SpaceX pushes first crewed launch of Dragon capsule to 2018

SpaceX had intended to launch its first Dragon capsule with a human crew on board in 2017, as part of a NASA mission. The planned launch has been pushed back to 2018, however, representing a delay of around half a year. SpaceX has pushed back the timing for the momentous mission as it revamps its fueling procedures for Falcon 9 rockets following a launchpad explosion this September.

Officially, SpaceX told TechCrunch in an official statement that it needs added time for “assessment and implementations” regarding its “designs, systems and processes” following the explosion earlier this year, hence the alternation in schedule. It notes that it is “finalizing the investigation” into the “anomaly” responsible for the September 1 accident. Meanwhile, SpaceX says that its commercial crew team “has continued to work closely with NASA and is completing all planned milestones for this period.”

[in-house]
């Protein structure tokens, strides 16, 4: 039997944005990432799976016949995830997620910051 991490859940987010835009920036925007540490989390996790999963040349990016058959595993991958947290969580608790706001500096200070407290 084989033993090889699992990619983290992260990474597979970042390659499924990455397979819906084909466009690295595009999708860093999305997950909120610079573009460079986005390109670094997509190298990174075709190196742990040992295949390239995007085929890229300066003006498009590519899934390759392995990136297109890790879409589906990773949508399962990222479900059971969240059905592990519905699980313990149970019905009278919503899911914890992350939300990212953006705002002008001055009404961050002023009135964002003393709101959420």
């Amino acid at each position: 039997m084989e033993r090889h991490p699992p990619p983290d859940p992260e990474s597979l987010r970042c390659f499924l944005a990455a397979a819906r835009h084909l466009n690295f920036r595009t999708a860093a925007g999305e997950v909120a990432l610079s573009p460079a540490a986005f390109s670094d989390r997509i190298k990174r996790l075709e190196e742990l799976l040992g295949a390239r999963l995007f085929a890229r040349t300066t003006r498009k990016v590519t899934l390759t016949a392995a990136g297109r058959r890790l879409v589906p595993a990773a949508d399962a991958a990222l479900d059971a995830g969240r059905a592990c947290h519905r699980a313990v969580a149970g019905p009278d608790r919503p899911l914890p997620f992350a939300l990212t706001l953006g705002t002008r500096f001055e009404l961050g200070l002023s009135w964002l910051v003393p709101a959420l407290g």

The¬†Wall Street Journal¬†reports that SpaceX’s unique plans to fuel its rockets while astronauts were already in the crew capsules mounted on board may be part of the planned changes, though members of a NASA committee assigned to review the practice are apparently sworn to secrecy in terms of discussing details with the media regarding those briefings.

In its official comments, however, SpaceX details the progress regarding its process of fueling the rocket while astronauts are present on the spacecraft, noting only that they will be further examined as a result of the investigation, with changes to be made as determined necessary.

Still on track for 2017 is an uncrewed demo launch, now targeting Q4 with the updated timeline. Dragon’s being designed with reuse of up to 10 missions possible, SpaceX notes, and other testing happening for crewed missions during 2017 include testing of spacesuits, parachutes, the crew access arm and more.

This puts SpaceX and rival Boeing in closer proximity in terms of crewed commercial mission launches, with the latter aiming for a first test flight in June 2018, and a crewed test to follow in August. If SpaceX hits its revised timeline, we should see the demo without astronauts launch in November 2018, with the first crewed launch in May 2018, so still ahead of Boeing’s time frames.